How do you add a RACI component to a Microsoft Project software spreadsheet?
You can approximate it in by going to the GANTT CHART VIEW and adding a few columns.
Follow this link to get the technical instructions for how you can add columns to your Microsoft Project Plan and incorporate the RACI codes.
And read a full description of the RACI codes on our blog.
In my view, a project plan which ignores the “roles” and people aspect is a much weaker project plan. You must understand who is accountable for each of the project steps if you are going to progress. Who is accountable for getting this step done? This is the “R” role. And who needs to be involved to offer guidance and advice? This is the “C” role. Finally, if this step of the project is on the critical path, there may be an approval step involved: the “A” role.
The blog I am pointing you to describes the RACI conversations as something you do “early in the planning process.” This is certainly best practice. But don’t give up on the power of a RACI chart conversation at ANY point in the project. Sometimes sitting down to clarify who is doing what, and who needs to be involved, is the right conversation to clear up confusion and conflict on the team.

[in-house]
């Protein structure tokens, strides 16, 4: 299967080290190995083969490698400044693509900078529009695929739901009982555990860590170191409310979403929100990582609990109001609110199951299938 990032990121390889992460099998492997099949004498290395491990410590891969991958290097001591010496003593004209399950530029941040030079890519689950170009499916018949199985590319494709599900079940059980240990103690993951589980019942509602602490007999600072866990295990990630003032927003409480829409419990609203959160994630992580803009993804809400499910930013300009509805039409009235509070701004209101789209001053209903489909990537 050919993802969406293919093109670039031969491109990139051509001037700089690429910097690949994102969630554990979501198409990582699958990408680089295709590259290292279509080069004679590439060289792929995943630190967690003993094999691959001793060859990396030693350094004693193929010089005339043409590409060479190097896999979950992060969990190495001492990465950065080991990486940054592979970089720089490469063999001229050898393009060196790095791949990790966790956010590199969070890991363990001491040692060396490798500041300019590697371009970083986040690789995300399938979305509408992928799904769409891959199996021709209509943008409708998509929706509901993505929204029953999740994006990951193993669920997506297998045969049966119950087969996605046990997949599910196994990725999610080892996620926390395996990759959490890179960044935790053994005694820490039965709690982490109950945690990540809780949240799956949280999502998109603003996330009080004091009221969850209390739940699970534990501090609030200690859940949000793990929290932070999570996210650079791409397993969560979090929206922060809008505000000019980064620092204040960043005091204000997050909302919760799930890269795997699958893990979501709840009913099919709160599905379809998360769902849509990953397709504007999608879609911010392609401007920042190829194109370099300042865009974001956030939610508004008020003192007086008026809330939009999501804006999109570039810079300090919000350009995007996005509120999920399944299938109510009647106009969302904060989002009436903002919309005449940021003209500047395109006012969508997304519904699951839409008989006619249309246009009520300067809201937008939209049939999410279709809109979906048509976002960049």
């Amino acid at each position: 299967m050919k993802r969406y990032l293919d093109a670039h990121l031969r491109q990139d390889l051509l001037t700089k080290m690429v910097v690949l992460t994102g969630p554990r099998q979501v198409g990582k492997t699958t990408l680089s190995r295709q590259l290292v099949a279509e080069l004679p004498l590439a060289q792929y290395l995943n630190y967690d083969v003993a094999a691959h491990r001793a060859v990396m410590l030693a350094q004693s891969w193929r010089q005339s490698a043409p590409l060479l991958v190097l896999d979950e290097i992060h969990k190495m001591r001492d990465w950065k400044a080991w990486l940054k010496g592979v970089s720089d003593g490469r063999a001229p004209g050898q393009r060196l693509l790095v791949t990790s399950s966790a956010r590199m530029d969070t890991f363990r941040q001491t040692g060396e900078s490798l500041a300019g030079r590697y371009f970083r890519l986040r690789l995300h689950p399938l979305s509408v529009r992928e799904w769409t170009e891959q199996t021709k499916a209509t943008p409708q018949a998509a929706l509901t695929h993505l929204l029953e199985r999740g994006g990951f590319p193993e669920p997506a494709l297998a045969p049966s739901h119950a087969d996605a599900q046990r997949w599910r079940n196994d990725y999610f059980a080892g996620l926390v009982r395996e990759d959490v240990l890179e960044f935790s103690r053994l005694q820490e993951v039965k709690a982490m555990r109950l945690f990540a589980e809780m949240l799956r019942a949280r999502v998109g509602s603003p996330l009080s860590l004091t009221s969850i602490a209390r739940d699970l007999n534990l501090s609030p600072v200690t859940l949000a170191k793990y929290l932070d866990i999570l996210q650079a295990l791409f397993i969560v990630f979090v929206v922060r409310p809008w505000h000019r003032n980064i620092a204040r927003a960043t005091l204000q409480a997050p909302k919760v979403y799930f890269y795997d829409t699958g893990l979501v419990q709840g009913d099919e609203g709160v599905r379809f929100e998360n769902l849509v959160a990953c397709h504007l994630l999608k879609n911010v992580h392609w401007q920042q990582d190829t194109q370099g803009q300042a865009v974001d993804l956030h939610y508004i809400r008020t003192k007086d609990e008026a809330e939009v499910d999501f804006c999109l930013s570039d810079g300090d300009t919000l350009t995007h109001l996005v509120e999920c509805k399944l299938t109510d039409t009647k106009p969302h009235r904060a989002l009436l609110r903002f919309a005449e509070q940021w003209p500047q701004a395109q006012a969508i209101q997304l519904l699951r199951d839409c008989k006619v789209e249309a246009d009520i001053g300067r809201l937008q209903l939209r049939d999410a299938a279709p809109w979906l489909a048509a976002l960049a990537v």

Chances are, if you are in a sophisticated project management organization, you are already using Microsoft Project to manage your large-scale projects. It becomes an even more powerful tool when you take the time to stop and think about roles. DO take the time to incorporate RACI into your Microsoft Project Plan so that the planning conversations you had aren’t lost and forgotten. Although it may take a few moments to set up the software to do it, the time you save on the back end will make it a worthwhile investment.